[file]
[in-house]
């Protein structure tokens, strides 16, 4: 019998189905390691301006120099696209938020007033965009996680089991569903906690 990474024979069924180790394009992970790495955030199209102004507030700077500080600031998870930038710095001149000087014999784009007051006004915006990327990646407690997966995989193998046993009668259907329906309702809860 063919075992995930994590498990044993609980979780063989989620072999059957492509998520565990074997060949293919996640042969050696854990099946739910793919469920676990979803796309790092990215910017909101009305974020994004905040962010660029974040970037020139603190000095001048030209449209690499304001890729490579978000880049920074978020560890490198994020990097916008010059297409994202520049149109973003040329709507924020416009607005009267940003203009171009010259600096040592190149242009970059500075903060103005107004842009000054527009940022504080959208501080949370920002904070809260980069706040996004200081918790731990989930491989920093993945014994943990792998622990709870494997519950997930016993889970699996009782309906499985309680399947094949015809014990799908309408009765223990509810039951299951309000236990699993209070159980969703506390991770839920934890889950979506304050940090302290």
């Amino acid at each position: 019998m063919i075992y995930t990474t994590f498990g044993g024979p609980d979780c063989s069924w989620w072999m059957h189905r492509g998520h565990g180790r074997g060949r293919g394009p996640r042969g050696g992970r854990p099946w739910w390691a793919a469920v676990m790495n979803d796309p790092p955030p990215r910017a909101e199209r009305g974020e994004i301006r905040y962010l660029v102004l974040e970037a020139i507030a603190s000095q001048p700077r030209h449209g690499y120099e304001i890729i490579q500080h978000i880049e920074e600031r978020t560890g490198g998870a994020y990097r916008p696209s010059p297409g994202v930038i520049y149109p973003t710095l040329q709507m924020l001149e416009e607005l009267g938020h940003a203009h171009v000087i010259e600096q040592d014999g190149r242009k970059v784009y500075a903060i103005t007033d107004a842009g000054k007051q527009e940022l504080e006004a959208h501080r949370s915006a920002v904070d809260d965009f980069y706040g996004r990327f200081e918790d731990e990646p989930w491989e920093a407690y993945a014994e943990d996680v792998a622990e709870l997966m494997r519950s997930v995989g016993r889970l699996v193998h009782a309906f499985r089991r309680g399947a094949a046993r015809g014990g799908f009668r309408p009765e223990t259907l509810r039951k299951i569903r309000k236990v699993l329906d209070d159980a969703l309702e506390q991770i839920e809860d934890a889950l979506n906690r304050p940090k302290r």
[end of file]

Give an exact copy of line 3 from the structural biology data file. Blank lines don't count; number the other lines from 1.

């Amino acid at each position: 019998m063919i075992y995930t990474t994590f498990g044993g024979p609980d979780c063989s069924w989620w072999m059957h189905r492509g998520h565990g180790r074997g060949r293919g394009p996640r042969g050696g992970r854990p099946w739910w390691a793919a469920v676990m790495n979803d796309p790092p955030p990215r910017a909101e199209r009305g974020e994004i301006r905040y962010l660029v102004l974040e970037a020139i507030a603190s000095q001048p700077r030209h449209g690499y120099e304001i890729i490579q500080h978000i880049e920074e600031r978020t560890g490198g998870a994020y990097r916008p696209s010059p297409g994202v930038i520049y149109p973003t710095l040329q709507m924020l001149e416009e607005l009267g938020h940003a203009h171009v000087i010259e600096q040592d014999g190149r242009k970059v784009y500075a903060i103005t007033d107004a842009g000054k007051q527009e940022l504080e006004a959208h501080r949370s915006a920002v904070d809260d965009f980069y706040g996004r990327f200081e918790d731990e990646p989930w491989e920093a407690y993945a014994e943990d996680v792998a622990e709870l997966m494997r519950s997930v995989g016993r889970l699996v193998h009782a309906f499985r089991r309680g399947a094949a046993r015809g014990g799908f009668r309408p009765e223990t259907l509810r039951k299951i569903r309000k236990v699993l329906d209070d159980a969703l309702e506390q991770i839920e809860d934890a889950l979506n906690r304050p940090k302290r």